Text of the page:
Getting regular exercise is just as important in your older years as it was in your younger years. As an older adult, you can enjoy the mental and physical health benefits associated with exercise. This includes weight maintenance, improving your quality of sleep, boosting your self-confidence and mood, reducing your risk of falls and minimizing the impact of chronic diseases and illnesses. Exercise allows you to hold on to their independence longer. Always consult your doctor before starting a regular exercise routine.
The Centers for Disease Control and Prevention recommends that people of 65 years and older perform at least 150 minutes of moderate cardiovascular exercise a week. Cardio lessens fatigue and improves your endurance, which is important during daily activities, such as doing errands and cleaning the house. It includes exercises that increase your heart rate to the point where you can still converse, but not sing a song. For instance, go for a walk or swim, ride a bike, dance, row or playing a game of tennis. You can even split up your exercise over the day. For instance, exercise 10 minutes in the morning, 10 minutes in the afternoon and 10 minutes in the early evening. This equals 30 minutes, and in five days this accumulates to the recommended 150 minutes.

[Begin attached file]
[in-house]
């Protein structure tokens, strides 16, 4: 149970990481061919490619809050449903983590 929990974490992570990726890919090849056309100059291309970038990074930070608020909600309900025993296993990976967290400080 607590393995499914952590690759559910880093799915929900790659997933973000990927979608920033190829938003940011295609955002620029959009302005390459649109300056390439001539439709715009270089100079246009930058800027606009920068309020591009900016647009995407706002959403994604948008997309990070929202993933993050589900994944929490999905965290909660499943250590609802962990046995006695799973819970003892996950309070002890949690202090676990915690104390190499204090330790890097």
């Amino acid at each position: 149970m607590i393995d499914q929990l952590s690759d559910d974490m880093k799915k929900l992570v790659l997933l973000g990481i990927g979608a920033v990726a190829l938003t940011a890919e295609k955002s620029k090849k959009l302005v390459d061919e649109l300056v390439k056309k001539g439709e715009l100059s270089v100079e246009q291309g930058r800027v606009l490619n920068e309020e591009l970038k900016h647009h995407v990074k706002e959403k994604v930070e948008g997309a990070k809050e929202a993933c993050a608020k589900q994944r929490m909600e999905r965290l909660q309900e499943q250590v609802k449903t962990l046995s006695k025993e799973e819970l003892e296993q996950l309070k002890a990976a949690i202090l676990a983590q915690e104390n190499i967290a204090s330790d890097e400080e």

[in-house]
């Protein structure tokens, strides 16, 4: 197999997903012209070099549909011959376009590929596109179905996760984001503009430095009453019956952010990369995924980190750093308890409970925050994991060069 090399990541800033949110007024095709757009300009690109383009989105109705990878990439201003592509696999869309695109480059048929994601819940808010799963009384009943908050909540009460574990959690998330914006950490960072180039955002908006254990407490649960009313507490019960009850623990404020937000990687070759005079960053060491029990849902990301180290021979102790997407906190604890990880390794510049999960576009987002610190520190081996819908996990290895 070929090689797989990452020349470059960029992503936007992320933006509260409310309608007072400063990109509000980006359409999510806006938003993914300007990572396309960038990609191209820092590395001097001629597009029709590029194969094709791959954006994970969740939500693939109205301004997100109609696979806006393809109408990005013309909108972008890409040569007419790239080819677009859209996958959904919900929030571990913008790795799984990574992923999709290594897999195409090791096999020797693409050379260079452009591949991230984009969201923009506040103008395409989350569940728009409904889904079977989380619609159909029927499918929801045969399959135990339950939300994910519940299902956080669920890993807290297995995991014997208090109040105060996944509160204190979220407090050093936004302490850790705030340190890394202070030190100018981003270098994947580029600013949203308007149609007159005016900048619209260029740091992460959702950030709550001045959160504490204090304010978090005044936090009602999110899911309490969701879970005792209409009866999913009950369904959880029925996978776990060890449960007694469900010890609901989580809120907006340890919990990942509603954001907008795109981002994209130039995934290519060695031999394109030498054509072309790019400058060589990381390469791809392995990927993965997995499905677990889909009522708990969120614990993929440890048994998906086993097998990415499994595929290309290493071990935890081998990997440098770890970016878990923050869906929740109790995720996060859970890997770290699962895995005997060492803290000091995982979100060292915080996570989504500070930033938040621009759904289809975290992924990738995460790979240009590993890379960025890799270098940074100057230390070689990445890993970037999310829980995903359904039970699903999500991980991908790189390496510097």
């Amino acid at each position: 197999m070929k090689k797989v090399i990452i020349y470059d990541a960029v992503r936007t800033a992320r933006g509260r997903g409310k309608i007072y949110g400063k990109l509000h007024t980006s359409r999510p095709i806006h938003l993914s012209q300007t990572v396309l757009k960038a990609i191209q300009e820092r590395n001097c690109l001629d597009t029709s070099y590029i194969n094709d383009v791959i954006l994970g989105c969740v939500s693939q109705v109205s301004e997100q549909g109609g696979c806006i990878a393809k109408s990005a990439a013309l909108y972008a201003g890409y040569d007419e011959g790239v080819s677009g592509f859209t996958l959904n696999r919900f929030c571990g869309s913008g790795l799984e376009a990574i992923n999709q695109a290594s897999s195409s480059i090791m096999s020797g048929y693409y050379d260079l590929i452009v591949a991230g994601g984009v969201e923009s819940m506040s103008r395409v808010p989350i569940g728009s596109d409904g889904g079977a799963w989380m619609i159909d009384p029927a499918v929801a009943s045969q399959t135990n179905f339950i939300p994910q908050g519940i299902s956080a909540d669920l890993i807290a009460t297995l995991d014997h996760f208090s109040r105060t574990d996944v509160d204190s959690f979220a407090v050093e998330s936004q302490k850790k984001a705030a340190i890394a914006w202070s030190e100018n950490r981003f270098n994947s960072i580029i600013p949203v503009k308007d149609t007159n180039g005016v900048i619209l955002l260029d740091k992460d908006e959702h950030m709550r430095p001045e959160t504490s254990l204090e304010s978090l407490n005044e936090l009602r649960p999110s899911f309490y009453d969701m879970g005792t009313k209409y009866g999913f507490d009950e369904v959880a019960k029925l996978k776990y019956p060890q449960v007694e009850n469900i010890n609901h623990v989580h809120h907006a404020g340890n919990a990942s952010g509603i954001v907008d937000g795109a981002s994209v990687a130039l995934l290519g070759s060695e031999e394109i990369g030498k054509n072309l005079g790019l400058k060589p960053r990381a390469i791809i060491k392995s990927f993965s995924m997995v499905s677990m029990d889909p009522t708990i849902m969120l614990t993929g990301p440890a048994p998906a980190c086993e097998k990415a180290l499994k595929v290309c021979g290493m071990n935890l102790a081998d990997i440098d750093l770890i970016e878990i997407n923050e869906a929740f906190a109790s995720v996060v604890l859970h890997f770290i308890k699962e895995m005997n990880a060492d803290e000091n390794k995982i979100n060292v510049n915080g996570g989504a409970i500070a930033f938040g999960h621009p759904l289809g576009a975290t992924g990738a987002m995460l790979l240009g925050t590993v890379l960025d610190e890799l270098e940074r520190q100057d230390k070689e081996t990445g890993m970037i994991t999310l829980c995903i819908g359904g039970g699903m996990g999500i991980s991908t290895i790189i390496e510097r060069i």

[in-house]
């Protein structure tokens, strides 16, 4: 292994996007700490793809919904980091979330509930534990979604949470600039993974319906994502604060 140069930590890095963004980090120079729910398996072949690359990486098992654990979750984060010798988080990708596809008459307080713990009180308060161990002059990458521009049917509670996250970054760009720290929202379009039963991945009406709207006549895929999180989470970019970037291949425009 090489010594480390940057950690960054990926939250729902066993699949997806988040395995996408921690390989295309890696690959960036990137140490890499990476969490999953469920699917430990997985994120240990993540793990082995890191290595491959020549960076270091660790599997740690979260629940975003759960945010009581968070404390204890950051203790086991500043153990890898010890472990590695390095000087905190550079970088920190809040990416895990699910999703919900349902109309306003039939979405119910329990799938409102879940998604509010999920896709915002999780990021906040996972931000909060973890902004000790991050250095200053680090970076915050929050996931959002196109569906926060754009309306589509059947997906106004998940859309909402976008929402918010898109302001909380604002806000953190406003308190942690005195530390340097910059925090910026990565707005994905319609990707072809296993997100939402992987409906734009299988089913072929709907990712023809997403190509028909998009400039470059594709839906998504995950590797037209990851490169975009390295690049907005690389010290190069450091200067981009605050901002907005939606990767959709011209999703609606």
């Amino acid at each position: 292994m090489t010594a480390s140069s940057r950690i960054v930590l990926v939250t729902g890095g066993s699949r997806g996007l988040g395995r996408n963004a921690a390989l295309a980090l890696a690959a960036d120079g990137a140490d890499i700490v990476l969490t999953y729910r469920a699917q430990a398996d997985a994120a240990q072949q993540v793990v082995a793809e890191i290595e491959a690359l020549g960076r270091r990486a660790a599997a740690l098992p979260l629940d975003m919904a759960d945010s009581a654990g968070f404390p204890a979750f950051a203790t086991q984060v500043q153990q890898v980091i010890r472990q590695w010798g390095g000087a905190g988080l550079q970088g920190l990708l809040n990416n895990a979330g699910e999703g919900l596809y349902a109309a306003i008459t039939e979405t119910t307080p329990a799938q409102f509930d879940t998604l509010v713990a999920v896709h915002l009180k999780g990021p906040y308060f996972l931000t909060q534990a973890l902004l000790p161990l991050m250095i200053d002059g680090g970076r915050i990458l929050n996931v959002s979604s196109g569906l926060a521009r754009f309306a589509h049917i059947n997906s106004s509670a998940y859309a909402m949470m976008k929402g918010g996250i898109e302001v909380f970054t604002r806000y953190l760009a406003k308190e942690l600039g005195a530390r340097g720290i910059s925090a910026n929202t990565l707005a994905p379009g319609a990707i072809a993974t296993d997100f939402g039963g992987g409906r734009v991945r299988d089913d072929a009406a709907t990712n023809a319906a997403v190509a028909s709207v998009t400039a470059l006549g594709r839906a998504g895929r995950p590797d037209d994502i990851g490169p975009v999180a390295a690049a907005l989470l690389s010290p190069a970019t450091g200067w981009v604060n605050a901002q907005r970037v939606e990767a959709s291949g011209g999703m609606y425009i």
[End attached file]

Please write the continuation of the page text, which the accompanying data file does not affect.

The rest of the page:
As you age, you lose bone mass as muscle tissue, which can affect your weight, balance and strength, and increase your risk of fractures and chronic conditions, such as osteoporosis. Opening jars, lifting heavy objects and getting out of a car might get more challenging. Fortunately, you can combat this with strength training. The CDC suggests working your large muscles against resistance on at least two days of the week. Use dumbbells, weightlifting machines, exercise bands or your body weight for resistance. Weighted objects that fit in your hand, such as a bottle of water or a can of food can also double as a weight. Start with one set of eight to 12 repetitions, and as you get stronger, slowly add two more sets.
Balance and Flexibility
In your older years, balance and flexibility exercises can improve your posture, prevent falls, keep you limber and improve your range of motion. You’ll still find it easy to tie your shoes, play with your grand kids and turn your head while driving. Consider taking a yoga or tai-chi class that’s geared toward older adults.
Centers for Disease Control and Prevention: How Much Exercise Do Older Adults need?
Helpguide.org: Exercise and Fitness Over 50
MedicineNet.com: Senior Exercise